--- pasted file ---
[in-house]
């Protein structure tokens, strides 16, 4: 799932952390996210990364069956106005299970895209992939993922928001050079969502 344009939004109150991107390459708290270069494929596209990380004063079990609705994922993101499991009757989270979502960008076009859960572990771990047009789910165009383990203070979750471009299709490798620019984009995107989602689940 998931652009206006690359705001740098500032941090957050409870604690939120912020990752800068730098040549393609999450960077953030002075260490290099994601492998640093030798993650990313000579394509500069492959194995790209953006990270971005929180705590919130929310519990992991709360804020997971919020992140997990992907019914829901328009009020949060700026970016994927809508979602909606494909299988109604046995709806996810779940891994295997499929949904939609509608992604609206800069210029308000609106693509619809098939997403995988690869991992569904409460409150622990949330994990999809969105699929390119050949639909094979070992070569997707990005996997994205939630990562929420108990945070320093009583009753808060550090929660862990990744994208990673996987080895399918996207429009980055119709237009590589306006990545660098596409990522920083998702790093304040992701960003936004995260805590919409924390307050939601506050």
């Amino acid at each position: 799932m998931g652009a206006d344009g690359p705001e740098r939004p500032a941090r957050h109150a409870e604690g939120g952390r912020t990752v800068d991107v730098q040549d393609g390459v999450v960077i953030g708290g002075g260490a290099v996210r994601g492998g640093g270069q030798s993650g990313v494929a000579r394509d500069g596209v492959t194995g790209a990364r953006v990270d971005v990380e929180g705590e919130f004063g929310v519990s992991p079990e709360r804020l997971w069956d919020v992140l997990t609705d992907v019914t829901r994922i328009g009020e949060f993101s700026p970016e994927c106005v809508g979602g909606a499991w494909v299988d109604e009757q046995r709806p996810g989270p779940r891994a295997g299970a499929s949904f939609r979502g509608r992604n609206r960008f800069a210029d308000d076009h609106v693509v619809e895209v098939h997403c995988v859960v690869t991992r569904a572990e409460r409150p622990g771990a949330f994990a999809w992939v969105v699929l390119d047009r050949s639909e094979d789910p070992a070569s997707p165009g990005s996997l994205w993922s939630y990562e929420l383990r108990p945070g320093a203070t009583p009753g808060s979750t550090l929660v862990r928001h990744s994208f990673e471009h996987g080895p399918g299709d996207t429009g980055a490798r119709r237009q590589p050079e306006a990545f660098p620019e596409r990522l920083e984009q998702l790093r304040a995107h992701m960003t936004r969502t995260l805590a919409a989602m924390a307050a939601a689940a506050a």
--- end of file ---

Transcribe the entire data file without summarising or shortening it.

[in-house]
């Protein structure tokens, strides 16, 4: 799932952390996210990364069956106005299970895209992939993922928001050079969502 344009939004109150991107390459708290270069494929596209990380004063079990609705994922993101499991009757989270979502960008076009859960572990771990047009789910165009383990203070979750471009299709490798620019984009995107989602689940 998931652009206006690359705001740098500032941090957050409870604690939120912020990752800068730098040549393609999450960077953030002075260490290099994601492998640093030798993650990313000579394509500069492959194995790209953006990270971005929180705590919130929310519990992991709360804020997971919020992140997990992907019914829901328009009020949060700026970016994927809508979602909606494909299988109604046995709806996810779940891994295997499929949904939609509608992604609206800069210029308000609106693509619809098939997403995988690869991992569904409460409150622990949330994990999809969105699929390119050949639909094979070992070569997707990005996997994205939630990562929420108990945070320093009583009753808060550090929660862990990744994208990673996987080895399918996207429009980055119709237009590589306006990545660098596409990522920083998702790093304040992701960003936004995260805590919409924390307050939601506050």
């Amino acid at each position: 799932m998931g652009a206006d344009g690359p705001e740098r939004p500032a941090r957050h109150a409870e604690g939120g952390r912020t990752v800068d991107v730098q040549d393609g390459v999450v960077i953030g708290g002075g260490a290099v996210r994601g492998g640093g270069q030798s993650g990313v494929a000579r394509d500069g596209v492959t194995g790209a990364r953006v990270d971005v990380e929180g705590e919130f004063g929310v519990s992991p079990e709360r804020l997971w069956d919020v992140l997990t609705d992907v019914t829901r994922i328009g009020e949060f993101s700026p970016e994927c106005v809508g979602g909606a499991w494909v299988d109604e009757q046995r709806p996810g989270p779940r891994a295997g299970a499929s949904f939609r979502g509608r992604n609206r960008f800069a210029d308000d076009h609106v693509v619809e895209v098939h997403c995988v859960v690869t991992r569904a572990e409460r409150p622990g771990a949330f994990a999809w992939v969105v699929l390119d047009r050949s639909e094979d789910p070992a070569s997707p165009g990005s996997l994205w993922s939630y990562e929420l383990r108990p945070g320093a203070t009583p009753g808060s979750t550090l929660v862990r928001h990744s994208f990673e471009h996987g080895p399918g299709d996207t429009g980055a490798r119709r237009q590589p050079e306006a990545f660098p620019e596409r990522l920083e984009q998702l790093r304040a995107h992701m960003t936004r969502t995260l805590a919409a989602m924390a307050a939601a689940a506050a």